The propaganda battle between Russia and Ukraine taking place on social media and the internet news channels is unlike anything the world has seen before. It’s not just governments and state-run media pitching in, but patriots on both sides of the war. From the daily list of Russian equipment destroyed posted by the Kyiv Independent:
These are the indicative estimates of Russia’s combat losses as of April 13, according to the Armed Forces of Ukraine. pic.twitter.com/bZApwMmjpg
— The Kyiv Independent (@KyivIndependent) April 13, 2022
To theatrical pieces meant to scare the opposition:
Орки біснують від цього відео 🇺🇦 pic.twitter.com/RhhE8ksjju
— Pilot SamolyotОFF 🇺🇦 (@pilotmsv) April 10, 2022
To the Russian response calling out the manhood of Ukrainian fighters:
I’m response to a video of the Ukrainian girl pretending to cut off a Russian soldier’s head. pic.twitter.com/yiZ7ImVO61
— ILL Eagle (@Qaraqul) April 13, 2022
The same propaganda war is being applied to alleged war crimes in Ukraine. Flynn Coleman reports in Foreign Policy:
The battle for hearts and minds today takes place electronically. So, predictably, just as soon as the images from Bucha were published, the Russia propaganda farm rolled out a highly coordinated and targeted disinformation blitz, calling the footage a “provocation” and a “staged production.” Russian Foreign Minister Sergey Lavrov called the massacre a “fake attack.” Russia’s defense ministry posted to Telegram, saying some of the photos were “fake.” Pro-Kremlin social media accounts accused “Ukrainian Nazis” of the Bucha killings—a deceit that has already made it to China.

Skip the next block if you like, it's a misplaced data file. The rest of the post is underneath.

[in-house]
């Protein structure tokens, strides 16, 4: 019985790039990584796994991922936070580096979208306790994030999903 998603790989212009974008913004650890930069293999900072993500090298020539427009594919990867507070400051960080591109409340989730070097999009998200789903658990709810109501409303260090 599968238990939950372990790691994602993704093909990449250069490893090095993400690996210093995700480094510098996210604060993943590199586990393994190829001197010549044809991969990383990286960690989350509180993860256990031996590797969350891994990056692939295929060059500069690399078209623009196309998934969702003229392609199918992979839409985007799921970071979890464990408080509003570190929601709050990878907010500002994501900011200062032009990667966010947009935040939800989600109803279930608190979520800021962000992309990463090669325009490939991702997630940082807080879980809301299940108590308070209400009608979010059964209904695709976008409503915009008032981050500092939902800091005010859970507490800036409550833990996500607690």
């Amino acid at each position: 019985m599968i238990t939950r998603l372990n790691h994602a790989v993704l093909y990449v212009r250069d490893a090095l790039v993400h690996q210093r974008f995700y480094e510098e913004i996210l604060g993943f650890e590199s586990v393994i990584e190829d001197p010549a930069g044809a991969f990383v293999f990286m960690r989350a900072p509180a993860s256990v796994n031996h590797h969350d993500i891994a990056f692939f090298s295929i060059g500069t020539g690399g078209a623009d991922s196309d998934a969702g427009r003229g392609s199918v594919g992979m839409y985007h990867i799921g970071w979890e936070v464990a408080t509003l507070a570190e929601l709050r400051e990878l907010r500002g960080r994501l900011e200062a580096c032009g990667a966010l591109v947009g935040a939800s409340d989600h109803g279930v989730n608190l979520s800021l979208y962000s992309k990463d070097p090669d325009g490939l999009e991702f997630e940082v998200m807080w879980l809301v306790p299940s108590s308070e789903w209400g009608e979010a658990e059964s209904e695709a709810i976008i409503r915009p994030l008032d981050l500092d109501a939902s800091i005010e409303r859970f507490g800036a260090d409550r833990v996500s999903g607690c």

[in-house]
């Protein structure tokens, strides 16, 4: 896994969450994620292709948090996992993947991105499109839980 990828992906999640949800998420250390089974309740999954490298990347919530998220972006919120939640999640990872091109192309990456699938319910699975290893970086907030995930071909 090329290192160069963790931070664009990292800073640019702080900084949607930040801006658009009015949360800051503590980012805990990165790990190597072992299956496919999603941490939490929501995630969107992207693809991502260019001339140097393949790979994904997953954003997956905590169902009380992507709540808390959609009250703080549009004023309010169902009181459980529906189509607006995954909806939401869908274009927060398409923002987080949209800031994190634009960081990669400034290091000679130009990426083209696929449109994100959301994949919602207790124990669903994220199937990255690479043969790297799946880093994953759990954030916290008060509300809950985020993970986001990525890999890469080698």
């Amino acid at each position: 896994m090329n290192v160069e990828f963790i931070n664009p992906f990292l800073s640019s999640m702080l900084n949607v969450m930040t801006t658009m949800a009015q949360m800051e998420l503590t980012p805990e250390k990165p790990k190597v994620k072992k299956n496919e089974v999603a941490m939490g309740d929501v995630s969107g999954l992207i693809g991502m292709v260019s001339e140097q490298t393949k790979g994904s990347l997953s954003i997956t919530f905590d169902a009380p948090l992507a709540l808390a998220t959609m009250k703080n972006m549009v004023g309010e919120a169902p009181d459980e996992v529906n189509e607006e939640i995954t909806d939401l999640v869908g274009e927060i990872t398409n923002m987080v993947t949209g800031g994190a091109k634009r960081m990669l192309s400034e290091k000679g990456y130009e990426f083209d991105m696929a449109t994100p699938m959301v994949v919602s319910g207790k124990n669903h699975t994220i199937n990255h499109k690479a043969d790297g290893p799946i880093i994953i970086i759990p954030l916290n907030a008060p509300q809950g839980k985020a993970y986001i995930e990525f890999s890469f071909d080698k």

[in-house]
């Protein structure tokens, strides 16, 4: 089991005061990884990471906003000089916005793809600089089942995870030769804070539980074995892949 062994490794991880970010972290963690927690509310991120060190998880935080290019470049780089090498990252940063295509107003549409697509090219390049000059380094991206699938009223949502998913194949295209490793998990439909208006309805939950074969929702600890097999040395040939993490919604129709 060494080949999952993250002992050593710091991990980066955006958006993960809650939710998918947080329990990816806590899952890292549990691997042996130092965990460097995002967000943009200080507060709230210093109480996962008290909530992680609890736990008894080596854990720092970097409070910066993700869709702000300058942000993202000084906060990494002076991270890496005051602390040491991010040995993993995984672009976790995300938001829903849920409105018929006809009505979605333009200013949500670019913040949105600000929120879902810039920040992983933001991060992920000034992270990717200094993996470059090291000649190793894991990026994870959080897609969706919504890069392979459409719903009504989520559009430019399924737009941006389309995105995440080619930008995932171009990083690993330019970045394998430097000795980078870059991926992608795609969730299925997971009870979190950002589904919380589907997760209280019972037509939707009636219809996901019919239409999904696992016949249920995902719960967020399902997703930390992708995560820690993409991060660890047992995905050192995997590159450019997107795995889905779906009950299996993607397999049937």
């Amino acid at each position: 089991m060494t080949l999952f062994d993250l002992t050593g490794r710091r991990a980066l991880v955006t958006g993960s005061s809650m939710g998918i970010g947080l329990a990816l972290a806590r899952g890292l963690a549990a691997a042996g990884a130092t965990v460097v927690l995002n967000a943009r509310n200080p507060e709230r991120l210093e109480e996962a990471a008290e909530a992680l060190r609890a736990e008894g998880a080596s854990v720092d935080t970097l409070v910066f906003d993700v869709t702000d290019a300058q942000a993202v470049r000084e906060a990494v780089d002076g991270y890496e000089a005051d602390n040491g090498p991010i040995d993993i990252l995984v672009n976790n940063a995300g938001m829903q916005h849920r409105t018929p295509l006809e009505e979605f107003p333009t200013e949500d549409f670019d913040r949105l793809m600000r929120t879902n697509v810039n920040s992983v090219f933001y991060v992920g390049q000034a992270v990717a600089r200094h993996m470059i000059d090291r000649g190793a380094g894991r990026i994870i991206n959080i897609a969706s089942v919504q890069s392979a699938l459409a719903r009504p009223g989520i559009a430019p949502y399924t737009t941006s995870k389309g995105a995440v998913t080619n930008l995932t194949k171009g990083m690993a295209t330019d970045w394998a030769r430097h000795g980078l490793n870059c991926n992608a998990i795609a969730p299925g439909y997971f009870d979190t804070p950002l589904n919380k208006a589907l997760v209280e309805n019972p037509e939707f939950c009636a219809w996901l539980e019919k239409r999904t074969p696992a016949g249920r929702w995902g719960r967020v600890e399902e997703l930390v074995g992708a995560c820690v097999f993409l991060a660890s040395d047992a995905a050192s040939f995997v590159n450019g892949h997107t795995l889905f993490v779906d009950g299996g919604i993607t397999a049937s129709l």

The Kremlin reverted to a well-worn slogan, “Do not believe your eyes,” in an attempt to sow confusion domestically—deceiving a Russian population already primed to disbelieve these atrocities. Russian President Vladimir Putin’s version of events is amplified by an army of pro-Kremlin activists who seed the field with falsehoods, doing everything from calling the victims in Bucha crisis actors (just as they did in Mariupol, Ukraine) to claiming to uncover falsified footage (that was then debunked by open-source investigators).
This tragic moment in time can be a turning point, however. Human Rights Watch has already documented many “laws-of-war violations” and is gathering evidence and eye witness accounts, which include harrowing testimony about summary executions and rape as a weapon of war. Graphic videos of the bodies of dead civilians have been shared—and verified. Satellite imagery appears to confirm a mass gravesite in Bucha. And these will not be the last atrocities uncovered. The integrity of the war crimes documentation process is essential, and collecting data is only the beginning.
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